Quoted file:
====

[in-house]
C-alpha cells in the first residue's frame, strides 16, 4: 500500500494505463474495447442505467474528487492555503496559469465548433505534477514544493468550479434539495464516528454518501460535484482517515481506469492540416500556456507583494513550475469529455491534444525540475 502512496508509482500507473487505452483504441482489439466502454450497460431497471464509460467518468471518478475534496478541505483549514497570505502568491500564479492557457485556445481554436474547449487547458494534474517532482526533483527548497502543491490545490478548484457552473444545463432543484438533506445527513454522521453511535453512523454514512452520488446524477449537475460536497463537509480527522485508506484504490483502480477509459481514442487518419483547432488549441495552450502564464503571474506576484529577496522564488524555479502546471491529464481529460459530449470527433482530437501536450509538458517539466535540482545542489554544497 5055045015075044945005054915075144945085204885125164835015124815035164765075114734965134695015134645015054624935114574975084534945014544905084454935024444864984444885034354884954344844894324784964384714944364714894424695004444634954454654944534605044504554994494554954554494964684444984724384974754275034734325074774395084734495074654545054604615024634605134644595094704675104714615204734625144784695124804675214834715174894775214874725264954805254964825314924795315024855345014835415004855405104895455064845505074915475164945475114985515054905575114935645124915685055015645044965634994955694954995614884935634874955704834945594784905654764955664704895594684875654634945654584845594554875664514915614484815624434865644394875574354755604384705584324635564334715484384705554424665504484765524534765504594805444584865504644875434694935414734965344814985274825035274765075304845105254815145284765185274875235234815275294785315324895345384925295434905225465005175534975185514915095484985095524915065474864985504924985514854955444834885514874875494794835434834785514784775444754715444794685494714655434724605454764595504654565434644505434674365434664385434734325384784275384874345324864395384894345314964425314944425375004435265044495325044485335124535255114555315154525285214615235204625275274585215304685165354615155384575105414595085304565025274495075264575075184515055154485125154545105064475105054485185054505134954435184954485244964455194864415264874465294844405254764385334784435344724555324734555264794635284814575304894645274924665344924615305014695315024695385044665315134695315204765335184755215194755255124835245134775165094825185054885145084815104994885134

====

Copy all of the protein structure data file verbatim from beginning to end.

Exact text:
[in-house]
C-alpha cells in the first residue's frame, strides 16, 4: 500500500494505463474495447442505467474528487492555503496559469465548433505534477514544493468550479434539495464516528454518501460535484482517515481506469492540416500556456507583494513550475469529455491534444525540475 502512496508509482500507473487505452483504441482489439466502454450497460431497471464509460467518468471518478475534496478541505483549514497570505502568491500564479492557457485556445481554436474547449487547458494534474517532482526533483527548497502543491490545490478548484457552473444545463432543484438533506445527513454522521453511535453512523454514512452520488446524477449537475460536497463537509480527522485508506484504490483502480477509459481514442487518419483547432488549441495552450502564464503571474506576484529577496522564488524555479502546471491529464481529460459530449470527433482530437501536450509538458517539466535540482545542489554544497 5055045015075044945005054915075144945085204885125164835015124815035164765075114734965134695015134645015054624935114574975084534945014544905084454935024444864984444885034354884954344844894324784964384714944364714894424695004444634954454654944534605044504554994494554954554494964684444984724384974754275034734325074774395084734495074654545054604615024634605134644595094704675104714615204734625144784695124804675214834715174894775214874725264954805254964825314924795315024855345014835415004855405104895455064845505074915475164945475114985515054905575114935645124915685055015645044965634994955694954995614884935634874955704834945594784905654764955664704895594684875654634945654584845594554875664514915614484815624434865644394875574354755604384705584324635564334715484384705554424665504484765524534765504594805444584865504644875434694935414734965344814985274825035274765075304845105254815145284765185274875235234815275294785315324895345384925295434905225465005175534975185514915095484985095524915065474864985504924985514854955444834885514874875494794835434834785514784775444754715444794685494714655434724605454764595504654565434644505434674365434664385434734325384784275384874345324864395384894345314964425314944425375004435265044495325044485335124535255114555315154525285214615235204625275274585215304685165354615155384575105414595085304565025274495075264575075184515055154485125154545105064475105054485185054505134954435184954485244964455194864415264874465294844405254764385334784435344724555324734555264794635284814575304894645274924665344924615305014695315024695385044665315134695315204765335184755215194755255124835245134775165094825185054885145084815104994885134